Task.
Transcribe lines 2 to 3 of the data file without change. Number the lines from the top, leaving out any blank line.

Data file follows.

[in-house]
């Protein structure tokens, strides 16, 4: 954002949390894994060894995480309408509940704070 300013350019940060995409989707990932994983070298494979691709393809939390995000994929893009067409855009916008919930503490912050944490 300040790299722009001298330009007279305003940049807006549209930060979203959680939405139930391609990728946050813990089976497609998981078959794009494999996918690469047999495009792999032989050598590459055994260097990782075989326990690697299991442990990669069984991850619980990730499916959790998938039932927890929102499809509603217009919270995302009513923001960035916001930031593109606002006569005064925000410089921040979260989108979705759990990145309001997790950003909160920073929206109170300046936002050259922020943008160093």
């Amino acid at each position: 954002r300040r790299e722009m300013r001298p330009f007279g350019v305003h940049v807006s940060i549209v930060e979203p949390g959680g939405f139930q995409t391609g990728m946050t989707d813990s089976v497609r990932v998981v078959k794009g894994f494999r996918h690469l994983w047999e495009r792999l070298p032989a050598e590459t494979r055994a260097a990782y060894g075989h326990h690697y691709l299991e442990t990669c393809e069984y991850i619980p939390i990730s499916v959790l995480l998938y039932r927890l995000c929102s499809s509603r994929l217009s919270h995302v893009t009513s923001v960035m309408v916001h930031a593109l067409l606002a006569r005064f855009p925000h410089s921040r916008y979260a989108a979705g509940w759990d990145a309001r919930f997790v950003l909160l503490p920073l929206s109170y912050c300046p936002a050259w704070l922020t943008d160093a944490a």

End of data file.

């Protein structure tokens, strides 16, 4: 954002949390894994060894995480309408509940704070 300013350019940060995409989707990932994983070298494979691709393809939390995000994929893009067409855009916008919930503490912050944490 300040790299722009001298330009007279305003940049807006549209930060979203959680939405139930391609990728946050813990089976497609998981078959794009494999996918690469047999495009792999032989050598590459055994260097990782075989326990690697299991442990990669069984991850619980990730499916959790998938039932927890929102499809509603217009919270995302009513923001960035916001930031593109606002006569005064925000410089921040979260989108979705759990990145309001997790950003909160920073929206109170300046936002050259922020943008160093």
């Amino acid at each position: 954002r300040r790299e722009m300013r001298p330009f007279g350019v305003h940049v807006s940060i549209v930060e979203p949390g959680g939405f139930q995409t391609g990728m946050t989707d813990s089976v497609r990932v998981v078959k794009g894994f494999r996918h690469l994983w047999e495009r792999l070298p032989a050598e590459t494979r055994a260097a990782y060894g075989h326990h690697y691709l299991e442990t990669c393809e069984y991850i619980p939390i990730s499916v959790l995480l998938y039932r927890l995000c929102s499809s509603r994929l217009s919270h995302v893009t009513s923001v960035m309408v916001h930031a593109l067409l606002a006569r005064f855009p925000h410089s921040r916008y979260a989108a979705g509940w759990d990145a309001r919930f997790v950003l909160l503490p920073l929206s109170y912050c300046p936002a050259w704070l922020t943008d160093a944490a």